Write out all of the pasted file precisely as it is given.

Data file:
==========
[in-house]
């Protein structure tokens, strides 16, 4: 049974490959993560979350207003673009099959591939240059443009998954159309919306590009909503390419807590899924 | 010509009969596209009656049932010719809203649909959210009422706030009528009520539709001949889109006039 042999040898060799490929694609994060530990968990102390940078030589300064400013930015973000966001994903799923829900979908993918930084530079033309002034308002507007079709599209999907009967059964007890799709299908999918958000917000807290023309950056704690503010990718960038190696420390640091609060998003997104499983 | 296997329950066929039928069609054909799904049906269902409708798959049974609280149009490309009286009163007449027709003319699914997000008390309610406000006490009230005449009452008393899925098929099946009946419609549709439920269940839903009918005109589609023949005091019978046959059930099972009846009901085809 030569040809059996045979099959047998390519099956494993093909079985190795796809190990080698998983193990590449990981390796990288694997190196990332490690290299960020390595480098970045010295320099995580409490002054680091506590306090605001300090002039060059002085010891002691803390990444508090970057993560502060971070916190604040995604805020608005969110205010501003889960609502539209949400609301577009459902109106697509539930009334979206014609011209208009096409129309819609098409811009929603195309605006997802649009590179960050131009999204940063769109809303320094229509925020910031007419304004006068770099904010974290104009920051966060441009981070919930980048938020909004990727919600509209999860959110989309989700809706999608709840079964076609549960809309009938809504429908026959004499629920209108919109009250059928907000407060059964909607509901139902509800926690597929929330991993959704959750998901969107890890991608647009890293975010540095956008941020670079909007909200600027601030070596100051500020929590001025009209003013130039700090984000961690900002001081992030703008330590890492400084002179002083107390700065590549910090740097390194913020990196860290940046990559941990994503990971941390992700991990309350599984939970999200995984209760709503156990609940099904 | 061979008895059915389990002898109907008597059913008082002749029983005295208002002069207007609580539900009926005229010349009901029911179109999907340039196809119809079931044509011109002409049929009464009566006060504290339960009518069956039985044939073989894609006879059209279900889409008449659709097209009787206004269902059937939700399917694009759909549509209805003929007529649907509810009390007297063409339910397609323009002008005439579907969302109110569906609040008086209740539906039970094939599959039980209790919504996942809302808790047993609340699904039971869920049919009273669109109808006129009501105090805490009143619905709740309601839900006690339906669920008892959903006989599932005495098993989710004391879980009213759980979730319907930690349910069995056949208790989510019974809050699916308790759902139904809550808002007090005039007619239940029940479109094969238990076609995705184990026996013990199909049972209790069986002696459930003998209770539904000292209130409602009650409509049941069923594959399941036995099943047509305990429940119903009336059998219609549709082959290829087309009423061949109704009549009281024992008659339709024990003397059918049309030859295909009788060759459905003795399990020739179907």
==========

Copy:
[in-house]
């Protein structure tokens, strides 16, 4: 049974490959993560979350207003673009099959591939240059443009998954159309919306590009909503390419807590899924 | 010509009969596209009656049932010719809203649909959210009422706030009528009520539709001949889109006039 042999040898060799490929694609994060530990968990102390940078030589300064400013930015973000966001994903799923829900979908993918930084530079033309002034308002507007079709599209999907009967059964007890799709299908999918958000917000807290023309950056704690503010990718960038190696420390640091609060998003997104499983 | 296997329950066929039928069609054909799904049906269902409708798959049974609280149009490309009286009163007449027709003319699914997000008390309610406000006490009230005449009452008393899925098929099946009946419609549709439920269940839903009918005109589609023949005091019978046959059930099972009846009901085809 030569040809059996045979099959047998390519099956494993093909079985190795796809190990080698998983193990590449990981390796990288694997190196990332490690290299960020390595480098970045010295320099995580409490002054680091506590306090605001300090002039060059002085010891002691803390990444508090970057993560502060971070916190604040995604805020608005969110205010501003889960609502539209949400609301577009459902109106697509539930009334979206014609011209208009096409129309819609098409811009929603195309605006997802649009590179960050131009999204940063769109809303320094229509925020910031007419304004006068770099904010974290104009920051966060441009981070919930980048938020909004990727919600509209999860959110989309989700809706999608709840079964076609549960809309009938809504429908026959004499629920209108919109009250059928907000407060059964909607509901139902509800926690597929929330991993959704959750998901969107890890991608647009890293975010540095956008941020670079909007909200600027601030070596100051500020929590001025009209003013130039700090984000961690900002001081992030703008330590890492400084002179002083107390700065590549910090740097390194913020990196860290940046990559941990994503990971941390992700991990309350599984939970999200995984209760709503156990609940099904 | 061979008895059915389990002898109907008597059913008082002749029983005295208002002069207007609580539900009926005229010349009901029911179109999907340039196809119809079931044509011109002409049929009464009566006060504290339960009518069956039985044939073989894609006879059209279900889409008449659709097209009787206004269902059937939700399917694009759909549509209805003929007529649907509810009390007297063409339910397609323009002008005439579907969302109110569906609040008086209740539906039970094939599959039980209790919504996942809302808790047993609340699904039971869920049919009273669109109808006129009501105090805490009143619905709740309601839900006690339906669920008892959903006989599932005495098993989710004391879980009213759980979730319907930690349910069995056949208790989510019974809050699916308790759902139904809550808002007090005039007619239940029940479109094969238990076609995705184990026996013990199909049972209790069986002696459930003998209770539904000292209130409602009650409509049941069923594959399941036995099943047509305990429940119903009336059998219609549709082959290829087309009423061949109704009549009281024992008659339709024990003397059918049309030859295909009788060759459905003795399990020739179907």